A wide range of possible presentations and clinical signs and symptoms may make it difficult to diagnose anaphylaxis. It is important to undertake a full history and examination as soon as possible. A history of previous allergies as well as the recent incident is vital. Special attention should be given to skin condition (colour, presence of rashes), pulse rate, blood pressure, respiratory rate and auscultation of the chest. A peak flow should also be measured and recorded if possible...

Introduction About Cardiac Arrest

Despite its popular portrayal, cardiorespiratory arrest is often neither sudden nor unpredictable (Resuscitation Council UK 2000). Studies over several years have shown that most cardiac arrests are avoidable if signs and symptoms are recognised and responded to (Franklin & Mathew 1994, Hodgetts et al. 2002a, Smith & Wood 1998). Patients with coronary artery disease are more likely to have a sudden cardiac arrest, often precipitated by an unstable area of ischaemic myocardium. Such events...

Primary survey and resuscitation

The primary survey identifies and treats life-threatening injuries in the order in which they are most likely to kill the patient. The priorities for recognising and responding are A Airway with cervical spine control C Circulation and haemorrhage control D Dysfunction, refers to neurological status E Exposure and environment. It is important that the casualty has a clear airway and adequate oxygenation. The airway is assessed and managed as described in Chapter 7, with the proviso that the...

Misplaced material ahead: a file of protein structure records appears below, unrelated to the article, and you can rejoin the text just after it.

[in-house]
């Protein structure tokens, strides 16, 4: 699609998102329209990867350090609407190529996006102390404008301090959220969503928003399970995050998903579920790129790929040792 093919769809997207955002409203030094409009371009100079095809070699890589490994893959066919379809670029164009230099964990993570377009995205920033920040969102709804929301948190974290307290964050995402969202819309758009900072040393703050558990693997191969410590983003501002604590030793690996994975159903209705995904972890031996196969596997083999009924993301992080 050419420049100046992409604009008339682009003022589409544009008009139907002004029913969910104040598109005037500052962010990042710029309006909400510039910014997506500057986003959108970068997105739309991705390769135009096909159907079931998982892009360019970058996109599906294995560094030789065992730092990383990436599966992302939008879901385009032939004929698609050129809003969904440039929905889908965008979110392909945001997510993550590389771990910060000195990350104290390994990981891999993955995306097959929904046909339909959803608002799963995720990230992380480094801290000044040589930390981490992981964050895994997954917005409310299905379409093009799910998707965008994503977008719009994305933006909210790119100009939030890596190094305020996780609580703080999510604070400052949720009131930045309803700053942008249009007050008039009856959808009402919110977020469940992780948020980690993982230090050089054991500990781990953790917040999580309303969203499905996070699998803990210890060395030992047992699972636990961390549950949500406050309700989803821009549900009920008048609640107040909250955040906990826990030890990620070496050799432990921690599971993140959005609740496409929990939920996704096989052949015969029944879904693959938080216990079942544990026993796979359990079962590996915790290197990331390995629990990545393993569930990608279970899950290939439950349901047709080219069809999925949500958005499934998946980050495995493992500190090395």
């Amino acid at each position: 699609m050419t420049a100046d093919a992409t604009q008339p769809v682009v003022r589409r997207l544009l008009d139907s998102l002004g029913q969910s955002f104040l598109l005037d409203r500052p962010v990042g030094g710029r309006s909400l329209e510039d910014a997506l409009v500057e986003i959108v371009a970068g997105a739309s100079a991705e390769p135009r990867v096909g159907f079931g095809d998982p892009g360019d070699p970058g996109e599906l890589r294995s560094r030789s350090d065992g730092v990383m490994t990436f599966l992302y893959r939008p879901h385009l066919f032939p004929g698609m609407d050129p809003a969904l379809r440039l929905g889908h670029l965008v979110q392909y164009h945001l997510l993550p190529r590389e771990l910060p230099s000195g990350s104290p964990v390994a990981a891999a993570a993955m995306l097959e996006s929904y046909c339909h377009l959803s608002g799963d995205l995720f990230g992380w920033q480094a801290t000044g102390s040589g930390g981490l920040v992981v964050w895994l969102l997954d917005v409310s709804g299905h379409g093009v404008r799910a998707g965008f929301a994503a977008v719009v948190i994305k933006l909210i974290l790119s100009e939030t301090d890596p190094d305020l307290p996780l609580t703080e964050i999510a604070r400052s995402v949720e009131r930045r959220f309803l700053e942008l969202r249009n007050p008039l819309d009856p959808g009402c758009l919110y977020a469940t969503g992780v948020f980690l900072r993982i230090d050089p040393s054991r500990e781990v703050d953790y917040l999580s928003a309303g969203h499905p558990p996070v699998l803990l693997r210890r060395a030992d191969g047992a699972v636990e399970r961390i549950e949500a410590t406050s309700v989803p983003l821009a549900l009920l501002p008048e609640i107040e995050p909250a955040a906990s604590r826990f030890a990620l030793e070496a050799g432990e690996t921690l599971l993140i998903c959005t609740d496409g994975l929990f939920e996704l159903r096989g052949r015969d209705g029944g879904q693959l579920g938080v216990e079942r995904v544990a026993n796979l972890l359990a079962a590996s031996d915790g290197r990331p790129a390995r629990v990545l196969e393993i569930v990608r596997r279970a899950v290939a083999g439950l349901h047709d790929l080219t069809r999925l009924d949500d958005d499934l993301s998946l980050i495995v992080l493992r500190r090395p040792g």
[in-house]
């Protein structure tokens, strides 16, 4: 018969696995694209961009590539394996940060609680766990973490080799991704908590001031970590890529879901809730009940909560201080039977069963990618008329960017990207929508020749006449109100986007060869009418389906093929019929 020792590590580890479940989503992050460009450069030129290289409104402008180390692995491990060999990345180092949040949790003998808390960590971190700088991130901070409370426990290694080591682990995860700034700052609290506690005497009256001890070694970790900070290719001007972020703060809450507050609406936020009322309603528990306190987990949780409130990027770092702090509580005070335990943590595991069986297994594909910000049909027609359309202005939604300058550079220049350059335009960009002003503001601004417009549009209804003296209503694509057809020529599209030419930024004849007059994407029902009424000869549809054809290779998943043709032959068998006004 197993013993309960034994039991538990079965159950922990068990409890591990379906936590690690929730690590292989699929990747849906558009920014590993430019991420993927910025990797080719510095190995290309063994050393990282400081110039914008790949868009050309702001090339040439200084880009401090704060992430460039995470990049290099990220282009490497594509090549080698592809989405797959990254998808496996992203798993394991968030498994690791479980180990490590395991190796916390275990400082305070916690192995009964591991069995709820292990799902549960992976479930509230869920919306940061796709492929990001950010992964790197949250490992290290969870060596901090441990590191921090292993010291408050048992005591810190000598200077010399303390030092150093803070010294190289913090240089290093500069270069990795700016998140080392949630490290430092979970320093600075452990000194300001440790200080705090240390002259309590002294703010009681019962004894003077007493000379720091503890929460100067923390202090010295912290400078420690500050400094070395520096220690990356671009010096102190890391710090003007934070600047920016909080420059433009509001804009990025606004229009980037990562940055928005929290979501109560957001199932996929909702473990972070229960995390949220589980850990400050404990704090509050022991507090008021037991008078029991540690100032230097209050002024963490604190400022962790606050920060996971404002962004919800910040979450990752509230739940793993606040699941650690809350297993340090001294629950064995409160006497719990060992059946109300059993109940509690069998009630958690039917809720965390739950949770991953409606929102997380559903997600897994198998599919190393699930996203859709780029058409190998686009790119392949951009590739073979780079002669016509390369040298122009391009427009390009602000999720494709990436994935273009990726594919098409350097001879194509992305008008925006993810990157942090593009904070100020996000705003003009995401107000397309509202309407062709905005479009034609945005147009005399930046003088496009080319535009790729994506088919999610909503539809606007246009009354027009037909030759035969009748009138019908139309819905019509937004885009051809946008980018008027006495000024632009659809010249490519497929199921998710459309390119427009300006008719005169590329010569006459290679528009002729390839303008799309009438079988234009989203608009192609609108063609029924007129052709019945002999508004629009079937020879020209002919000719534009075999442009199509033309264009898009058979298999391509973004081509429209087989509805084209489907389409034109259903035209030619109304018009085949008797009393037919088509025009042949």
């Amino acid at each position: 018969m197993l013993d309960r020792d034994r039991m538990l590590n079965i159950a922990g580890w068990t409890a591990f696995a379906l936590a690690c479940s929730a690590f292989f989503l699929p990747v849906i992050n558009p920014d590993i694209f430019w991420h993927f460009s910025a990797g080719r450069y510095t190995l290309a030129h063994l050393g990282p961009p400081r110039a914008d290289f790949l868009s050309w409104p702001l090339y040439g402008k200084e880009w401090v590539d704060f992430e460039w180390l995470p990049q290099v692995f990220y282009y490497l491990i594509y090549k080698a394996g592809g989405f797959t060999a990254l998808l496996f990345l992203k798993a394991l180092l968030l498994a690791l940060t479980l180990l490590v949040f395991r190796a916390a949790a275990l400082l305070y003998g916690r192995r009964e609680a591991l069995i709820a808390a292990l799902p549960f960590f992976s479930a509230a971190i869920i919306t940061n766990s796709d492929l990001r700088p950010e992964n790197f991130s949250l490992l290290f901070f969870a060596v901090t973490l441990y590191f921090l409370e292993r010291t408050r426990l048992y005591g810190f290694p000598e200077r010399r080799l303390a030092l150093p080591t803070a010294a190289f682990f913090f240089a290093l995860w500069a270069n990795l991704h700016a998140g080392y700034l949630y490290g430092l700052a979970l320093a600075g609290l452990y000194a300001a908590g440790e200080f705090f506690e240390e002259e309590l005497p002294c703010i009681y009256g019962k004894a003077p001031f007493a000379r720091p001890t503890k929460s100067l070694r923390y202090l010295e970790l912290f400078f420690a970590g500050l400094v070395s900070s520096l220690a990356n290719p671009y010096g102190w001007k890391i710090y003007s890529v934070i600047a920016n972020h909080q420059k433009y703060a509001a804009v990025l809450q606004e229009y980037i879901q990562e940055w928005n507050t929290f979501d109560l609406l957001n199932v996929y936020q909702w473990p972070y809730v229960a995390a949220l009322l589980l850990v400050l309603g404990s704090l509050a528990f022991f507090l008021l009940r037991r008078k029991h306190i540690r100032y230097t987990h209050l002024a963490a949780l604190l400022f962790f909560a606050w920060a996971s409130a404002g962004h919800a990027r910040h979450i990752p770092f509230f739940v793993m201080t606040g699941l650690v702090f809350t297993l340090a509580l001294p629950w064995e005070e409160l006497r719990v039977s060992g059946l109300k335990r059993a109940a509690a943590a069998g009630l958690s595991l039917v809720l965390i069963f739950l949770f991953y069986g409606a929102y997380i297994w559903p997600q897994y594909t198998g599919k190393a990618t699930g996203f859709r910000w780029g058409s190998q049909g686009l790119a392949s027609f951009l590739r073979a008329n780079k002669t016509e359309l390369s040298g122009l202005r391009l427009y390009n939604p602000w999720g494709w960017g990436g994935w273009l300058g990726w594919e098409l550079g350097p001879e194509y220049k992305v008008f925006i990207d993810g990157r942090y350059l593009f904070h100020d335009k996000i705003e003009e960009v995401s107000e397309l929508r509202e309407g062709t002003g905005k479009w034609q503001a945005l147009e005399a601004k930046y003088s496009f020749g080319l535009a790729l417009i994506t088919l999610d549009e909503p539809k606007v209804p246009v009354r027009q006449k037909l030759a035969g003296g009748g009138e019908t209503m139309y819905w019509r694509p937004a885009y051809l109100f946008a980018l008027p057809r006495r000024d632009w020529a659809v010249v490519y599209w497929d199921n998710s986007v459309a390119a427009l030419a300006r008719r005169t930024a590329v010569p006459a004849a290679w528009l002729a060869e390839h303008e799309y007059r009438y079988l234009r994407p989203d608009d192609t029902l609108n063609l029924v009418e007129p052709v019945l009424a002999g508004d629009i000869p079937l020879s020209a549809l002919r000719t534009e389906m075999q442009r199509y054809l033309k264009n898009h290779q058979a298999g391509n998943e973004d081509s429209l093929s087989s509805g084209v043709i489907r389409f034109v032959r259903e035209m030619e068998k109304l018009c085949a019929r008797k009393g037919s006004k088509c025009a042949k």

Thromboembolic or mechanical obstruction

The most common cause of thromboembolic or mechanical obstruction causing the patient to lose their cardiac output is a massive pulmonary embolus. It has been suggested that an emergency pulmonary embolectomy removal of the clot can be life saving Resuscitation Council UK 2000a . In practice, this is not a procedure commonly carried out. There does appear to be a growing body of evidence that thrombolysis giving clot-busting drugs during the resuscitation may be helpful Caldicott et al. 2002 ....

Transfer and definitive care

Definitive care of the seriously injured casualty requires transfer to an operating theatre or intensive care unit ICU , often via the radiology department for scans. This may require transfer to another hospital. Safe transfer requires Fig. 14.2 The trauma team log rolling a casualty. Fig. 14.2 The trauma team log rolling a casualty. a stable patient - this is not always possible. If a patient is hypovolaemic from a ruptured spleen rapid transfer to an operating theatre and immediate surgery...

Resuscitation equipment

The Resuscitation Council UK 2001a provides a list of recommended equipment for the management of adult cardiopulmonary arrest, as follows. Airway and breathing equipment see Figures 3.1 and 3.2 Pocket masks with oxygen port Self-inflating bag-valve with oxygen reservoir and tubing Clear facemasks sizes 4, 5 and 6 Oropharyngeal airways sizes 2, 3 and 4 Endotracheal suction catheters x 10 Laryngeal mask airway size 4 or Combitube small Endotracheal tubes - oral, cuffed, sizes 6, 7 and 8...

Periarrest Arrhythmias

Peri-arrest rhythms are those that may present as emergency situations. Many of these adverse arrhythmias occur following a myocardial infarction, resuscitation or other factors. In such instances, if standard measures to manage or prevent arrhythmias are ineffective, expert help should be sought promptly ERC 2001 . Adverse arrhythmias can manifest with the following signs and symptoms. Evidence of a low cardiac output - for example, hypotension, cool peripheries, clamminess, pallor, confusion....